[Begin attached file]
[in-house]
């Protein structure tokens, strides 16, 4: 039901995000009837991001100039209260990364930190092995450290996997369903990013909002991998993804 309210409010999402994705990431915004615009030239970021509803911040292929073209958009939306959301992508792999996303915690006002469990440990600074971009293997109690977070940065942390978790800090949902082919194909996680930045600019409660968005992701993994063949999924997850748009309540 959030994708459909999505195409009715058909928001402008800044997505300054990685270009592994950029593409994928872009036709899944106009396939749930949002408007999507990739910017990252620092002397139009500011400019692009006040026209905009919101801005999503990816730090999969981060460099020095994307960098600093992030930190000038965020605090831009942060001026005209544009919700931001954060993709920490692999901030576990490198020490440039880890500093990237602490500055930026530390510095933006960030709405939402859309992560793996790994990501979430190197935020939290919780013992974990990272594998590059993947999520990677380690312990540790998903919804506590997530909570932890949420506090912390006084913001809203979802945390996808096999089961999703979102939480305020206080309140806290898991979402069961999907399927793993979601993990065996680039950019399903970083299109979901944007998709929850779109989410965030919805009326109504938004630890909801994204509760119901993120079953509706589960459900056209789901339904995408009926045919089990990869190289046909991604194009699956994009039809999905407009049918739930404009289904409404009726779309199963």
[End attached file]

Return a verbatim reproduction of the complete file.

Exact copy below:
[in-house]
């Protein structure tokens, strides 16, 4: 039901995000009837991001100039209260990364930190092995450290996997369903990013909002991998993804 309210409010999402994705990431915004615009030239970021509803911040292929073209958009939306959301992508792999996303915690006002469990440990600074971009293997109690977070940065942390978790800090949902082919194909996680930045600019409660968005992701993994063949999924997850748009309540 959030994708459909999505195409009715058909928001402008800044997505300054990685270009592994950029593409994928872009036709899944106009396939749930949002408007999507990739910017990252620092002397139009500011400019692009006040026209905009919101801005999503990816730090999969981060460099020095994307960098600093992030930190000038965020605090831009942060001026005209544009919700931001954060993709920490692999901030576990490198020490440039880890500093990237602490500055930026530390510095933006960030709405939402859309992560793996790994990501979430190197935020939290919780013992974990990272594998590059993947999520990677380690312990540790998903919804506590997530909570932890949420506090912390006084913001809203979802945390996808096999089961999703979102939480305020206080309140806290898991979402069961999907399927793993979601993990065996680039950019399903970083299109979901944007998709929850779109989410965030919805009326109504938004630890909801994204509760119901993120079953509706589960459900056209789901339904995408009926045919089990990869190289046909991604194009699956994009039809999905407009049918739930404009289904409404009726779309199963």